PROV, a worldwide specification for provenance of information on the Web, has reached a key milestone, with the publication of a standard thanks to the work of an international group led by a University of Southampton professor.
Professor Luc Moreau, from Web and Internet Science in Electronics and Computer Science, is co-chair of the World Wide Web Consortium (W3C) provenance working group that has defined a standard for provenance on the Web.
Provenance is information about entities, activities, and people involved in producing a piece of data, which can be used to form assessments about its quality, reliability or trustworthiness.
The PROV standard will provide the structure of a computer-processable audit trail that is capable of describing the origins of information. This audit trail will help people understand where their information has come from and whether it can be trusted.
W3C is an international community that sees organisations, staff and public working together to develop Web standards. It was founded by the inventor of the World Wide Web and University of Southampton Professor Sir Tim Berners-Lee and aims to lead the Web to its full potential.
The group has just published 12 documents to support the widespread publication and use of provenance information of Web documents, data, and resources.
As part of the progression to Recommendation they catalogued 66 applications, some of which are interesting academic examples, others very practical. One particular application is NASA's use of PROV to provenance-enable the National Climate Assessment, a four-yearly compilation of findings related to climate change. Using this provenance, users will be able to trace the sources of information used in the assessment and therefore make trust decisions.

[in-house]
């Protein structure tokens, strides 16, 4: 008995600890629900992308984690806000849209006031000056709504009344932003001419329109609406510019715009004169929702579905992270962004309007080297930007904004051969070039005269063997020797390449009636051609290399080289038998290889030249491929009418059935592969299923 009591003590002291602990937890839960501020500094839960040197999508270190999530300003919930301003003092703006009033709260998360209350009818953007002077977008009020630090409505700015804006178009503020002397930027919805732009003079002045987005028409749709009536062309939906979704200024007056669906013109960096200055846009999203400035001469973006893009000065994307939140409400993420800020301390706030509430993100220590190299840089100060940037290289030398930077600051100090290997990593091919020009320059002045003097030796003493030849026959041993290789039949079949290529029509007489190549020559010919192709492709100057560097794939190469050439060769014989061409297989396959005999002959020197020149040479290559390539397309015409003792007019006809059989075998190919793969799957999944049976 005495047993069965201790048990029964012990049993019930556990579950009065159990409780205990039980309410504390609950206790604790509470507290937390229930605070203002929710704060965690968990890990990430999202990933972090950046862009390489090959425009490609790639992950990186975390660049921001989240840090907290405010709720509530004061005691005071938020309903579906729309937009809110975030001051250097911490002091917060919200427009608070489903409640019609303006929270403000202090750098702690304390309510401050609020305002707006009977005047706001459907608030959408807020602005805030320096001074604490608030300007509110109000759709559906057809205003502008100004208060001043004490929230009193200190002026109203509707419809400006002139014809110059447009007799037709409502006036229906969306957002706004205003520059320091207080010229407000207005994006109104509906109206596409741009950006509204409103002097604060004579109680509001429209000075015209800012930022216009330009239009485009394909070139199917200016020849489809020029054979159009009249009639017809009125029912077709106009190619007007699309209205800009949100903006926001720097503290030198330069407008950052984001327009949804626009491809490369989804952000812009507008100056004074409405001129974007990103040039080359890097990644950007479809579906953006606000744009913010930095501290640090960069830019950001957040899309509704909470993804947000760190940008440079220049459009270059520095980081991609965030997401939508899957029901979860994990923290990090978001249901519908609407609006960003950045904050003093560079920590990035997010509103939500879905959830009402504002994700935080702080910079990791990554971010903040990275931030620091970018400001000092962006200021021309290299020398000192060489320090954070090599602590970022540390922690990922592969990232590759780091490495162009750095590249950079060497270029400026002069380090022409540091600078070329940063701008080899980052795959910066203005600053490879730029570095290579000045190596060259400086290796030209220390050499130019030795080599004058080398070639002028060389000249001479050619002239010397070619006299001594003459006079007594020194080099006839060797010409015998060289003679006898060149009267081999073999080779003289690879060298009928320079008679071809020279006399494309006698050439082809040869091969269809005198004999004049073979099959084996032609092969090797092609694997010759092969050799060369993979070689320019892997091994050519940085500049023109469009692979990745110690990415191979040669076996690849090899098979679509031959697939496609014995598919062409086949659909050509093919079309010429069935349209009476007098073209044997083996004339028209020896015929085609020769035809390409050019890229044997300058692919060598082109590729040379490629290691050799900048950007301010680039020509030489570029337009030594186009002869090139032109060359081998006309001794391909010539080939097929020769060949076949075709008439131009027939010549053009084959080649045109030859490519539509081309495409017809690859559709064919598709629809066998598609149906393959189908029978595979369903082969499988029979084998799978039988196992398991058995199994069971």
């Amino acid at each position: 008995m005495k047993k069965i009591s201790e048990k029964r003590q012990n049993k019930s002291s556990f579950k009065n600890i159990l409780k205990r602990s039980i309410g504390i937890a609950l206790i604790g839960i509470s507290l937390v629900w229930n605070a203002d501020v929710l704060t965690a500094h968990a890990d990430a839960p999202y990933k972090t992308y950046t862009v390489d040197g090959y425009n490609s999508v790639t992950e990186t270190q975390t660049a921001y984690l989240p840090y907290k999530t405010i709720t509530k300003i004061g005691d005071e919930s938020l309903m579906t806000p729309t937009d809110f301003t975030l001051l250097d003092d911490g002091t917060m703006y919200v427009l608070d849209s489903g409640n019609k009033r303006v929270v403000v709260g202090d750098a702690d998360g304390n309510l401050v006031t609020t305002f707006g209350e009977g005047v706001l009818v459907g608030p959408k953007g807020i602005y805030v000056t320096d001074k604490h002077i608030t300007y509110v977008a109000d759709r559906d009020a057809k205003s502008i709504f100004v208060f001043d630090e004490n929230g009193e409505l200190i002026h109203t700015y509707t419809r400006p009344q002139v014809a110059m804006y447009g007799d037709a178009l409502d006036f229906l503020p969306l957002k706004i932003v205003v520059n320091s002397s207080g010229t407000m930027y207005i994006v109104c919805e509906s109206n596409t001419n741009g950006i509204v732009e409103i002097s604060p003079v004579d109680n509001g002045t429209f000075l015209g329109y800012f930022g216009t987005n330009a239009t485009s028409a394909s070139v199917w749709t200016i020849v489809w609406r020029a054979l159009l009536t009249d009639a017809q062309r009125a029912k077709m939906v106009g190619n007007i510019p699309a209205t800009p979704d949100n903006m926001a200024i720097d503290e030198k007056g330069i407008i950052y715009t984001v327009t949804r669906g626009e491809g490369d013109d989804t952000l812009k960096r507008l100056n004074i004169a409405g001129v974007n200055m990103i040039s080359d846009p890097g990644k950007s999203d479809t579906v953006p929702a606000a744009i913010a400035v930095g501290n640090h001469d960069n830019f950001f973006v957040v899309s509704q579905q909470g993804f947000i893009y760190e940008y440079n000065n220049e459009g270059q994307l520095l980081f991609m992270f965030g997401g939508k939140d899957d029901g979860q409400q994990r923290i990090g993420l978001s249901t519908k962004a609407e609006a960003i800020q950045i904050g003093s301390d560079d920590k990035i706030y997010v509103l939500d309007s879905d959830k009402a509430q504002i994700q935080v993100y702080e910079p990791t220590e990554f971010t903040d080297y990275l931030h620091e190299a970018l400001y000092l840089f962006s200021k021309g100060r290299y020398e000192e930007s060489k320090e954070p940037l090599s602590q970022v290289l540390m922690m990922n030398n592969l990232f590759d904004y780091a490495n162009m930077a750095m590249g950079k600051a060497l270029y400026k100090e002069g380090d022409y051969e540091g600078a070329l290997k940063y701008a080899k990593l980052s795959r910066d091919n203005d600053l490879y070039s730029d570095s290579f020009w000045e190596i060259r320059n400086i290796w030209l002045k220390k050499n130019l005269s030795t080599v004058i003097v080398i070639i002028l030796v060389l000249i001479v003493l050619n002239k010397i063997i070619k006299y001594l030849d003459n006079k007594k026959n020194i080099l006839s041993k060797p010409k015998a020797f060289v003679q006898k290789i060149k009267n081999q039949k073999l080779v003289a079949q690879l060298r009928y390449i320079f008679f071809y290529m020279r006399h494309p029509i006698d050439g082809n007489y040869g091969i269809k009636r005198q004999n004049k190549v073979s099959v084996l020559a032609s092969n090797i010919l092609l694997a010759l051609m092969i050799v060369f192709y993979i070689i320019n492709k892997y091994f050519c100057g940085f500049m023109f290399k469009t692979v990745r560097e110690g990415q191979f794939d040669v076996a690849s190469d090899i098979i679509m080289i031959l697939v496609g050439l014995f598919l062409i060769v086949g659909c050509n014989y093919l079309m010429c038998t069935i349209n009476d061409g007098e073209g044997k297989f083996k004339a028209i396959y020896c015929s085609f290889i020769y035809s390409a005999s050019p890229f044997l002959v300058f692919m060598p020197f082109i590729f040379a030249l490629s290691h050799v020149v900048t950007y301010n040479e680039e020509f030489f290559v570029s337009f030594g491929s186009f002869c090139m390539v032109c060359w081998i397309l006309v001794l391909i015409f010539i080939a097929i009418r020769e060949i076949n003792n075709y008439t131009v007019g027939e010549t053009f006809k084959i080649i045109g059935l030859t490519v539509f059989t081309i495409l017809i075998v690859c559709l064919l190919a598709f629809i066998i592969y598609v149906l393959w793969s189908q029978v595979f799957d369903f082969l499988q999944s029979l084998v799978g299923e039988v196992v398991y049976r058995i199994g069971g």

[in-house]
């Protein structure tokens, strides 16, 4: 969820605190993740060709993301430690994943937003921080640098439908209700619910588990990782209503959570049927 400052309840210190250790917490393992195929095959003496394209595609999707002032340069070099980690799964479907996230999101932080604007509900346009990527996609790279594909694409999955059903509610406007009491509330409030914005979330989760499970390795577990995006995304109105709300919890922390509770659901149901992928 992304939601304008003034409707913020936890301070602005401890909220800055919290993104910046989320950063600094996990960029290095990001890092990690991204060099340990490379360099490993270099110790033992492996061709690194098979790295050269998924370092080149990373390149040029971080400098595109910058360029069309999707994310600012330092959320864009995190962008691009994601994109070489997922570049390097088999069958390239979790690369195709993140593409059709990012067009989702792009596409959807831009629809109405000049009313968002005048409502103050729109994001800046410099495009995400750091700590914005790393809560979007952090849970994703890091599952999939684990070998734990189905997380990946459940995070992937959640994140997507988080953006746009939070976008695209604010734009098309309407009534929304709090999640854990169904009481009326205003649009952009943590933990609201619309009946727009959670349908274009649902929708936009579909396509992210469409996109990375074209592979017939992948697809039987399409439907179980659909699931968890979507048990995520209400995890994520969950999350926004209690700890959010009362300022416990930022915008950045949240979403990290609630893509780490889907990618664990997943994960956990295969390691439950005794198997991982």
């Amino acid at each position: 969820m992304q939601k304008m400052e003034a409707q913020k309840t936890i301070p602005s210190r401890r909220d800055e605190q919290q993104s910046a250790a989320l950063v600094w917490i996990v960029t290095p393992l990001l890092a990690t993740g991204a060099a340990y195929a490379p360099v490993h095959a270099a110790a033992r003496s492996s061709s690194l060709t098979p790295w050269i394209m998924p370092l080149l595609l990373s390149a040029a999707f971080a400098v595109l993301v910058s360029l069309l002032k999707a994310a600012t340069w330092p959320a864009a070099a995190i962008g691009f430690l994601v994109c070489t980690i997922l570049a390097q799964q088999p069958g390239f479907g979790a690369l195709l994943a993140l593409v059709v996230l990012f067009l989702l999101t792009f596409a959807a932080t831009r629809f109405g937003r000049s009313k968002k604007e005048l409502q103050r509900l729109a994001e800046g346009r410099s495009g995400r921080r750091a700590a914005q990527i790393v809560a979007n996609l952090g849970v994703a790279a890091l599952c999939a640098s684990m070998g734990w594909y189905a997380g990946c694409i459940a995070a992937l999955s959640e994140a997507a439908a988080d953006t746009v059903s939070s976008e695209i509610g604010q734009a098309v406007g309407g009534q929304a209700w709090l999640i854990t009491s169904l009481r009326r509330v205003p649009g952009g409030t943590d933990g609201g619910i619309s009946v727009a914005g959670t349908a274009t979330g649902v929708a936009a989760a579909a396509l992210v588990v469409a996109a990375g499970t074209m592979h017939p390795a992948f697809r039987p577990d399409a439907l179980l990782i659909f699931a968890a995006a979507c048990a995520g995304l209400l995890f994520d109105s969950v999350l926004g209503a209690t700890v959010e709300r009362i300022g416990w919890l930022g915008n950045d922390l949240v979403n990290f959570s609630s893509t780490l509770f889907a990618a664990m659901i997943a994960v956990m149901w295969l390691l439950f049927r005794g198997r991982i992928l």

Professor Moreau says: “The W3C Provenance working group has worked very hard to develop a standard for provenance on the Web. It is important that a standard for provenance is developed because it will help users determine whether they can trust data and documents on the Web. On the Web, where information is mashed up and republished, where we can trust some sources more than others, provenance will allow users to decide whether information is authentic.”
For more information about the W3C PROV working group Standard in full go to: http://www.w3.org